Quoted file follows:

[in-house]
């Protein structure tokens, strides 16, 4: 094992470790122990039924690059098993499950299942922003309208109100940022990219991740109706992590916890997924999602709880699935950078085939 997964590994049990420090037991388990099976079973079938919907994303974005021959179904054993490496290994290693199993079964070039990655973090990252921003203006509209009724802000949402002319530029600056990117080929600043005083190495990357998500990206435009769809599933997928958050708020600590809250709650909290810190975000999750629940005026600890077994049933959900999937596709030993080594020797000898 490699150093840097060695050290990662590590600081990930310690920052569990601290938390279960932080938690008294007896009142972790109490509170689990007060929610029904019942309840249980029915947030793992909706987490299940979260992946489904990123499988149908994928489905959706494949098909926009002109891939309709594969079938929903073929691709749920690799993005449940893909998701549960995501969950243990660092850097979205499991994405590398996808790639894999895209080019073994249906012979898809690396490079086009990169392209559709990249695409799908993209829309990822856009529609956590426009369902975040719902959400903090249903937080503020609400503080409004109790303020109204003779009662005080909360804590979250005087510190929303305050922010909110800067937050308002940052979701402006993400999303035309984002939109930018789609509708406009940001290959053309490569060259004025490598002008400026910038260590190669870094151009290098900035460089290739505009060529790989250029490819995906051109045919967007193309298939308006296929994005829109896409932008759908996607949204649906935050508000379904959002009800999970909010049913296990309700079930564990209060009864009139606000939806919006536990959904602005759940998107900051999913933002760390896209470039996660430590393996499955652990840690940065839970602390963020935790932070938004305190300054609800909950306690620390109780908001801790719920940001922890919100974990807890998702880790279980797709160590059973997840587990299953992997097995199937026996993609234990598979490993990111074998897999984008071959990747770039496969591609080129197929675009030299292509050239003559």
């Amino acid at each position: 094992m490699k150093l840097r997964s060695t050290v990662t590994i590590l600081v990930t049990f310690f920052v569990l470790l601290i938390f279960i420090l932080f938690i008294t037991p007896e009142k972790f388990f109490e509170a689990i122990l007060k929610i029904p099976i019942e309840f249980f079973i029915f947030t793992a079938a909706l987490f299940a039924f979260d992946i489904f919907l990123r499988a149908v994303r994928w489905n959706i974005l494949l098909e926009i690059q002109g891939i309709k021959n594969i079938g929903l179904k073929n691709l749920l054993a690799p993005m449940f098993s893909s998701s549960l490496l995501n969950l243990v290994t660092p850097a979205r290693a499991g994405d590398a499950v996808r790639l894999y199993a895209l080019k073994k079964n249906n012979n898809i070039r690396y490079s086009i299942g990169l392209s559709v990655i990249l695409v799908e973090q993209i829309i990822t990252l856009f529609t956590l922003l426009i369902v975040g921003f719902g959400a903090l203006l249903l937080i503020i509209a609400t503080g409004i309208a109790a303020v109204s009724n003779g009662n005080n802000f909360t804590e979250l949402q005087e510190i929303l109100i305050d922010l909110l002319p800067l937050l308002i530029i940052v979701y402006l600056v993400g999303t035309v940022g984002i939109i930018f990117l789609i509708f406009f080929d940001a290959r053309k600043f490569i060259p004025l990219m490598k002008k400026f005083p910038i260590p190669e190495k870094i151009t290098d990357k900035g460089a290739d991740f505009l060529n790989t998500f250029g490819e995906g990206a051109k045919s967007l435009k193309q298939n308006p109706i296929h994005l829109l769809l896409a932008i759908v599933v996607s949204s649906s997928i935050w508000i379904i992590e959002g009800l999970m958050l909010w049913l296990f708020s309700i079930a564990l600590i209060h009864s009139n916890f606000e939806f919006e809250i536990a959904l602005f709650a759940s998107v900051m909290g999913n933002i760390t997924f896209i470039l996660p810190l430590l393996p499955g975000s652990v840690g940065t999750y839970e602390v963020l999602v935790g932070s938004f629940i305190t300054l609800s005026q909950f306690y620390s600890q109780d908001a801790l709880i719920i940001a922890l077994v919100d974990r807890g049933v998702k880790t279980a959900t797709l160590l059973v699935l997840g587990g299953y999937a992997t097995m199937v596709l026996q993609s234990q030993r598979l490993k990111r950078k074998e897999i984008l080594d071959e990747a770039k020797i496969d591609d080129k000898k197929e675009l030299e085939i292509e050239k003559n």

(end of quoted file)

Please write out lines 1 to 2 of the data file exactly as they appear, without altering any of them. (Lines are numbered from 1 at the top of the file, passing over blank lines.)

[in-house]
């Protein structure tokens, strides 16, 4: 094992470790122990039924690059098993499950299942922003309208109100940022990219991740109706992590916890997924999602709880699935950078085939 997964590994049990420090037991388990099976079973079938919907994303974005021959179904054993490496290994290693199993079964070039990655973090990252921003203006509209009724802000949402002319530029600056990117080929600043005083190495990357998500990206435009769809599933997928958050708020600590809250709650909290810190975000999750629940005026600890077994049933959900999937596709030993080594020797000898 490699150093840097060695050290990662590590600081990930310690920052569990601290938390279960932080938690008294007896009142972790109490509170689990007060929610029904019942309840249980029915947030793992909706987490299940979260992946489904990123499988149908994928489905959706494949098909926009002109891939309709594969079938929903073929691709749920690799993005449940893909998701549960995501969950243990660092850097979205499991994405590398996808790639894999895209080019073994249906012979898809690396490079086009990169392209559709990249695409799908993209829309990822856009529609956590426009369902975040719902959400903090249903937080503020609400503080409004109790303020109204003779009662005080909360804590979250005087510190929303305050922010909110800067937050308002940052979701402006993400999303035309984002939109930018789609509708406009940001290959053309490569060259004025490598002008400026910038260590190669870094151009290098900035460089290739505009060529790989250029490819995906051109045919967007193309298939308006296929994005829109896409932008759908996607949204649906935050508000379904959002009800999970909010049913296990309700079930564990209060009864009139606000939806919006536990959904602005759940998107900051999913933002760390896209470039996660430590393996499955652990840690940065839970602390963020935790932070938004305190300054609800909950306690620390109780908001801790719920940001922890919100974990807890998702880790279980797709160590059973997840587990299953992997097995199937026996993609234990598979490993990111074998897999984008071959990747770039496969591609080129197929675009030299292509050239003559």